Watch it on: Vudu, Prime Universal pictures Josie and the Pussycats (2001, directed by Harry Elfont and Deborah Kaplan)
This knowing revival of the Archie Comics series was a failure on release, but has deservedly attracted a cult following in the years since. It’s a pitch-perfect parody of the manufactured pop pipeline in the early 2000s, watching as the chipper rock band comprising Josie (Rachael Leigh Cook), Melody (Tara Reid), and Valerie (Rosario Dawson) is run through the major-label mill. Parker Posey and Alan Cumming play perfect corporate villains, and almost every scene is suffused with ostentatious subliminal advertising, with au courant brand names crowding the frame. It’s a bitingly clever work, with a great power-pop soundtrack that includes contributions from the late Adam Schlesinger.
Watch it on: Hulu with Cinemax, Xfinity Jupiter Ascending (2015, directed by Lana Wachowski and Lilly Wachowski)
In the 2010s, blockbuster studio filmmaking made a hard pivot to existing intellectual property for its biggest movies: Star Wars, comic books, anything audiences might have nostalgia for. The Wachowskis, as they often do, went their own route. After giving cinema one of its greatest franchises in 1999 with The Matrix, the duo took a different direction in 2015 with a loopily operatic sci-fi epic rooted in nothing but their own imaginations. They were pilloried by critics. Jupiter Ascending is a wonderfully absurd space fairy tale starring Channing Tatum as a dog-man, Eddie Redmayne as an immortal arch-capitalist villain, and Mila Kunis as a secret princess who unwittingly owns the property deeds to our solar system. If you can get on this movie’s wavelength, you’ll find much to enjoy in its many flights of fancy.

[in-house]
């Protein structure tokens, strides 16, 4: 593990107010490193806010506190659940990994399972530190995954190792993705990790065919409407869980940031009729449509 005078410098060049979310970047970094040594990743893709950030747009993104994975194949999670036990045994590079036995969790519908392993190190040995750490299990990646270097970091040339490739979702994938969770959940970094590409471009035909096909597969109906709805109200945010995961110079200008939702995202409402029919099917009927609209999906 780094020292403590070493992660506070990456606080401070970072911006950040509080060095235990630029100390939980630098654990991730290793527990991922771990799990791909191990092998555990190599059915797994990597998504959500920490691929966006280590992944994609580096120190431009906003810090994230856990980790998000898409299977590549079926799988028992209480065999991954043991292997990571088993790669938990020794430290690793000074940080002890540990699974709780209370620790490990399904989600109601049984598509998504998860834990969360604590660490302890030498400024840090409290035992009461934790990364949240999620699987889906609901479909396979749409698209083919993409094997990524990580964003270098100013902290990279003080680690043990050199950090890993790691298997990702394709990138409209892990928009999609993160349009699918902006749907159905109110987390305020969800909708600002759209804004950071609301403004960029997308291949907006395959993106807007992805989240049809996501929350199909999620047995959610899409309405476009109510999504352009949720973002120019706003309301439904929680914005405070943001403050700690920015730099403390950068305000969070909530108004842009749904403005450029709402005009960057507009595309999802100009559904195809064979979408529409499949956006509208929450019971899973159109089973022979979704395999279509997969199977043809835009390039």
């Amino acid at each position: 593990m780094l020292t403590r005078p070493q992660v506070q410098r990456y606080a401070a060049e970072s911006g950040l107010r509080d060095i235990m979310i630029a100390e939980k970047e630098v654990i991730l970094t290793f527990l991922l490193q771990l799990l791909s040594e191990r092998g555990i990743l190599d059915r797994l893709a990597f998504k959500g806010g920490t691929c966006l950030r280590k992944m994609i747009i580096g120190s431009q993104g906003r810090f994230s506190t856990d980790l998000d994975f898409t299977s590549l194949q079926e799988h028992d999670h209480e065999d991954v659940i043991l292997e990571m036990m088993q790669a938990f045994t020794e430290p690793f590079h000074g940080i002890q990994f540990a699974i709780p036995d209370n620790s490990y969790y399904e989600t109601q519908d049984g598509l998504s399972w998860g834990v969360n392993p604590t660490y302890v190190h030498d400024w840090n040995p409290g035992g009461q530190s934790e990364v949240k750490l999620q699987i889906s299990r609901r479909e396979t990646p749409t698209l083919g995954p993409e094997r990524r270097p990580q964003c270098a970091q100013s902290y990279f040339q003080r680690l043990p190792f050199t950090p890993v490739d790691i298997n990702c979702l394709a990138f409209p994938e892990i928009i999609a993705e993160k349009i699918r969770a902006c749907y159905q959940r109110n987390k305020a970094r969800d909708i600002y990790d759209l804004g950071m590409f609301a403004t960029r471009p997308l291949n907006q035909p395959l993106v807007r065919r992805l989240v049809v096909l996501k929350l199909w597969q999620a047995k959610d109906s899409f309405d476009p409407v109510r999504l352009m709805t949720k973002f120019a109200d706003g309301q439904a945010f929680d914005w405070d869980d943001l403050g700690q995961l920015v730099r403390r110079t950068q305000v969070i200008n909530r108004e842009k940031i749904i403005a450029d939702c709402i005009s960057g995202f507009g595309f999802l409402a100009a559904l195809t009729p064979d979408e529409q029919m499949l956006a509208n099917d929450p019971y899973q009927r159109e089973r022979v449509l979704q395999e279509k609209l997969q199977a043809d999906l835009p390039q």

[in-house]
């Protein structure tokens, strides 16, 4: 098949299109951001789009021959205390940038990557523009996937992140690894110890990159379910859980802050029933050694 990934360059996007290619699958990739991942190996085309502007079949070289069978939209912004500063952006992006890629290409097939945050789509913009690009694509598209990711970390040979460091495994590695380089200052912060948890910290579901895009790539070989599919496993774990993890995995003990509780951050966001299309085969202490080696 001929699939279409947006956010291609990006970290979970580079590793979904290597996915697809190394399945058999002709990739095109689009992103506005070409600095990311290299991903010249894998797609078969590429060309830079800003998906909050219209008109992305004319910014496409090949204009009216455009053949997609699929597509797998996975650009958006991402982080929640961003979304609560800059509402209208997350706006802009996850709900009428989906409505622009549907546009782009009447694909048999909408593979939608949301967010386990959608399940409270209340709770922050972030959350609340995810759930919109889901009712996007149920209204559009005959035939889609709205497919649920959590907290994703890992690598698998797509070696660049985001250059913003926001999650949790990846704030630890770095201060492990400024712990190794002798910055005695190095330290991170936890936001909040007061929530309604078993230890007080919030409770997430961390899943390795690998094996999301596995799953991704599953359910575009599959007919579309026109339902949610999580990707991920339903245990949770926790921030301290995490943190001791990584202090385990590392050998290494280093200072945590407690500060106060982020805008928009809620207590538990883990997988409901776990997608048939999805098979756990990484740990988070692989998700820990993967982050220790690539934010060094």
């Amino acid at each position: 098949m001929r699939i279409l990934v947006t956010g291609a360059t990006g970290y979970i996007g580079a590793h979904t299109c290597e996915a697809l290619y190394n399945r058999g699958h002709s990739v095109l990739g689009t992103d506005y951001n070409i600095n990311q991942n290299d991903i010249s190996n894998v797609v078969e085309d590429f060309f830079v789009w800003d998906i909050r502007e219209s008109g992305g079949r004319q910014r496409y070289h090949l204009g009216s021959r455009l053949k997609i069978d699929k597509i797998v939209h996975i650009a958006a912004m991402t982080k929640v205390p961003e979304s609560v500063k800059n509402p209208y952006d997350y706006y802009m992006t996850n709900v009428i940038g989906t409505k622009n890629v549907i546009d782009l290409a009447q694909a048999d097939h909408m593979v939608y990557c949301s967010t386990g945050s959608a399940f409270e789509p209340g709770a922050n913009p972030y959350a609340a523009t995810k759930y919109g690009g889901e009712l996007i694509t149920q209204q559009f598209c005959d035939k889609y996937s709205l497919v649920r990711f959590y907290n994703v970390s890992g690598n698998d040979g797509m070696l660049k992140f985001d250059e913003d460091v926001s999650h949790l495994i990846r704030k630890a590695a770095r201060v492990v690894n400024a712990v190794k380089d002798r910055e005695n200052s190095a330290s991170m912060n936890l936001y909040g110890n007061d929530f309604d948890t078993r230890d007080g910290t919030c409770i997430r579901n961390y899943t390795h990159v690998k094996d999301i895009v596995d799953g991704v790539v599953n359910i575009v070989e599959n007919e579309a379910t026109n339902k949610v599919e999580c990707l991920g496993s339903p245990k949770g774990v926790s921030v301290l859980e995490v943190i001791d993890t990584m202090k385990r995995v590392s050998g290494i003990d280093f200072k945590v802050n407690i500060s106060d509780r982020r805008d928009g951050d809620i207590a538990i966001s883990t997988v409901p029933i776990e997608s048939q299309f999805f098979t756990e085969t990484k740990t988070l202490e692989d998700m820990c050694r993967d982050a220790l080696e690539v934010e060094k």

Watch it on: Netflix
Non-Stop (2014, directed by Jaume Collet-Serra)